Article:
Hola Mohalla

Photo from Wikimedia Commons. Source: Nahing Singh. Author: Bhavjit Singh.

Hola Mohalla is a Sikh festival that takes place on the first of the lunar month of Chet, which usually falls in March.

Hola Mohalla, by a tradition established by Guru Gobind Singh, the tenth Sikh Guru, follows the Hindu festival of Holi by one day. Unlike Holi, when people playfully sprinkle color, dry or mixed in water, on each other, Guru Gobind Singh made Hola Mohalla an occasion for the Sikhs to demonstrate their martial skills in simulated battles.

Together the words “Hola Mohalla” stand for “mock fight.” During this festival, processions are organized in the form of army type columns accompanied by war-drums and standard-bearers, proceeding to a given spot or moving in state from one Gurdwara to another.

The custom originated in the time of Guru Gobind Singh, who held the first such mock fight event at Anandpur Sahib in February 1701. The foothills of the Shivaliks in Ropar district of Punjab’s north-eastern region, especially around the historic townships of Anandpur Sahib and Kiratpur Sahib, have, since 1701 been playing host to Hola Mohalla.

The Indian government eventually accorded Hola Mohalla the status of a national festival.

This annual festival, held at Anandpur Sahib in Punjab, India, and now replicated at other Gurdwaras worldwide, reminds Sikhs of valor and defense preparedness, concepts dear to Guru Gobind Singh Ji, who was at that time battling the Mughal empire and the hill kings.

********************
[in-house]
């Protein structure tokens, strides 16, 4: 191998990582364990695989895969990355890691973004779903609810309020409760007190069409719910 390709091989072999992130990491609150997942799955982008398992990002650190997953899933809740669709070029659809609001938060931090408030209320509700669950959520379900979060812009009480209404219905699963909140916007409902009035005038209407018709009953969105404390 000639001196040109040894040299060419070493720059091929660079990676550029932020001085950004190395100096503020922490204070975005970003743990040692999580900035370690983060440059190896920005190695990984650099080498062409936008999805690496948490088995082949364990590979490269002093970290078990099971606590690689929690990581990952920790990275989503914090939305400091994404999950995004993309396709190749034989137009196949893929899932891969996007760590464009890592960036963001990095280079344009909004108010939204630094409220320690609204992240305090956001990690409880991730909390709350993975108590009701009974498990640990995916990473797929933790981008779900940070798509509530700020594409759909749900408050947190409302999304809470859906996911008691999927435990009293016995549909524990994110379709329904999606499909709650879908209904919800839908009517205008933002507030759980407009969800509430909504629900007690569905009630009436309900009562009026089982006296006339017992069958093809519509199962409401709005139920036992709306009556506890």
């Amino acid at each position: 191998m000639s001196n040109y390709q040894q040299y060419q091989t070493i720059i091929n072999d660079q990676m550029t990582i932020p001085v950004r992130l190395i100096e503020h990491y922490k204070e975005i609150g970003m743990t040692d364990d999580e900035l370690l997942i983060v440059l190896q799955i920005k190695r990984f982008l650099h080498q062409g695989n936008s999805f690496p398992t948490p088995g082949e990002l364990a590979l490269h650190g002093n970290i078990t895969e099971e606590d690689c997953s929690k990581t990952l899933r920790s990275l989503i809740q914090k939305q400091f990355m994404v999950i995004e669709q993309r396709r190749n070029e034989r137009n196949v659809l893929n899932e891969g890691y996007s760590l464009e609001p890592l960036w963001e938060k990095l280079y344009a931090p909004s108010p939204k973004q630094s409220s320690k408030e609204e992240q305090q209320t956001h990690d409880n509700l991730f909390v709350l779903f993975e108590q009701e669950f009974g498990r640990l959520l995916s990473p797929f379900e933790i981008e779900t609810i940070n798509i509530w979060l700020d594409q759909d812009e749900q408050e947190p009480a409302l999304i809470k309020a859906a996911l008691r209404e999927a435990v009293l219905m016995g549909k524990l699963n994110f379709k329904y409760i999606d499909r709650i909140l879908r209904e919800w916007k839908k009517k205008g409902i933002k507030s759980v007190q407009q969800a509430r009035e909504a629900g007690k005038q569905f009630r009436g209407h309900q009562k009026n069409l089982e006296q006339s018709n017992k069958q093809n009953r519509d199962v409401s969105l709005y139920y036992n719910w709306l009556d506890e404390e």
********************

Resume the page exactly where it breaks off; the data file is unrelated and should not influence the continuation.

On this three-day grand festival, mock battles, exhibitions, displays of weapons, etc. are held, followed by Gurbani Kirtan, religious lectures, music and poetry competitions. The participants perform daring feats, such as Gatka (mock encounters with real weapons), tent pegging, bareback horse-riding, standing erect on two speeding horses and various other feats of bravery.

For people visiting Anandpur Sahib, langars (voluntary community kitchens) are organized by the local people.

The Nihangs are endearingly designated as “Guru’s Knights” or the “Guru’s beloved.” They still carry the military ambience and heroic style that was cultivated during the lifetime of Guru Gobind Singh. Nihangs constitute a distinctive order among the Sikhs, and are readily recognized by their dark blue Bana and their ample Dumallas. The most spectacular event at Hola Mahalla is the magnificent procession of Nihangs on horses and elephants, and on foot carrying a variety of traditional and modern weapons and demonstrating their skill in using them.

~ “The Sikh Festival of Hola Mohalla,” Sikh Dharma International.